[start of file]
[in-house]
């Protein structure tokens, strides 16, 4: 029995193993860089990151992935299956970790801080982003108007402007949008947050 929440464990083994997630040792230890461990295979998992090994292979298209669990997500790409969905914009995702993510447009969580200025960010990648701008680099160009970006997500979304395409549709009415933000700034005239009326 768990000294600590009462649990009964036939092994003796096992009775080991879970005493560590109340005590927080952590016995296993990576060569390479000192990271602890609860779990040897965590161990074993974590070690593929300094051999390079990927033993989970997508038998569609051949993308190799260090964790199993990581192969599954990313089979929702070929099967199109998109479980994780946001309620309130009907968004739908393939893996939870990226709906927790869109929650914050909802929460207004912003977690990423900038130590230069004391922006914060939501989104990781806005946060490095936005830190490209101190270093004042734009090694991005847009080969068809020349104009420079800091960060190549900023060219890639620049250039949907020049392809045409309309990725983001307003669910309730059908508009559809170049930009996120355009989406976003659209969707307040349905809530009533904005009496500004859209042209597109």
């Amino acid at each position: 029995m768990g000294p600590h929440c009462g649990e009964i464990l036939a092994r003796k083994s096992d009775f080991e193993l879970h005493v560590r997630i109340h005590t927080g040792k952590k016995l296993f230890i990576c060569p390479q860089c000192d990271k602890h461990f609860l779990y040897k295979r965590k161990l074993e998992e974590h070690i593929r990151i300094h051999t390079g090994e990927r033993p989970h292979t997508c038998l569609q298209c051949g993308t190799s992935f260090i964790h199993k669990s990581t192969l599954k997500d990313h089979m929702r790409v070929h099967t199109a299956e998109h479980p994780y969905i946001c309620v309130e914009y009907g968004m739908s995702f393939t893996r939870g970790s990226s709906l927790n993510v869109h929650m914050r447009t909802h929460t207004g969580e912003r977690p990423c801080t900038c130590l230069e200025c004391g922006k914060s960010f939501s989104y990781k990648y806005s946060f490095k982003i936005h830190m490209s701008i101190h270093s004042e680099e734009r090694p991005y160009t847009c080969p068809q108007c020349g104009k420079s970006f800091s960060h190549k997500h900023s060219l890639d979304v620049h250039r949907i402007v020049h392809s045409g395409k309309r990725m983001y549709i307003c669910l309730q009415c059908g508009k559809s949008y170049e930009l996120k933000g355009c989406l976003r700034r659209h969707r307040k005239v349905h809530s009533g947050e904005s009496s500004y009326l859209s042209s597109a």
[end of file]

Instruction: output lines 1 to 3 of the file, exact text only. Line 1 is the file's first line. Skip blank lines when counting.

[in-house]
């Protein structure tokens, strides 16, 4: 029995193993860089990151992935299956970790801080982003108007402007949008947050 929440464990083994997630040792230890461990295979998992090994292979298209669990997500790409969905914009995702993510447009969580200025960010990648701008680099160009970006997500979304395409549709009415933000700034005239009326 768990000294600590009462649990009964036939092994003796096992009775080991879970005493560590109340005590927080952590016995296993990576060569390479000192990271602890609860779990040897965590161990074993974590070690593929300094051999390079990927033993989970997508038998569609051949993308190799260090964790199993990581192969599954990313089979929702070929099967199109998109479980994780946001309620309130009907968004739908393939893996939870990226709906927790869109929650914050909802929460207004912003977690990423900038130590230069004391922006914060939501989104990781806005946060490095936005830190490209101190270093004042734009090694991005847009080969068809020349104009420079800091960060190549900023060219890639620049250039949907020049392809045409309309990725983001307003669910309730059908508009559809170049930009996120355009989406976003659209969707307040349905809530009533904005009496500004859209042209597109």
């Amino acid at each position: 029995m768990g000294p600590h929440c009462g649990e009964i464990l036939a092994r003796k083994s096992d009775f080991e193993l879970h005493v560590r997630i109340h005590t927080g040792k952590k016995l296993f230890i990576c060569p390479q860089c000192d990271k602890h461990f609860l779990y040897k295979r965590k161990l074993e998992e974590h070690i593929r990151i300094h051999t390079g090994e990927r033993p989970h292979t997508c038998l569609q298209c051949g993308t190799s992935f260090i964790h199993k669990s990581t192969l599954k997500d990313h089979m929702r790409v070929h099967t199109a299956e998109h479980p994780y969905i946001c309620v309130e914009y009907g968004m739908s995702f393939t893996r939870g970790s990226s709906l927790n993510v869109h929650m914050r447009t909802h929460t207004g969580e912003r977690p990423c801080t900038c130590l230069e200025c004391g922006k914060s960010f939501s989104y990781k990648y806005s946060f490095k982003i936005h830190m490209s701008i101190h270093s004042e680099e734009r090694p991005y160009t847009c080969p068809q108007c020349g104009k420079s970006f800091s960060h190549k997500h900023s060219l890639d979304v620049h250039r949907i402007v020049h392809s045409g395409k309309r990725m983001y549709i307003c669910l309730q009415c059908g508009k559809s949008y170049e930009l996120k933000g355009c989406l976003r700034r659209h969707r307040k005239v349905h809530s009533g947050e904005s009496s500004y009326l859209s042209s597109a």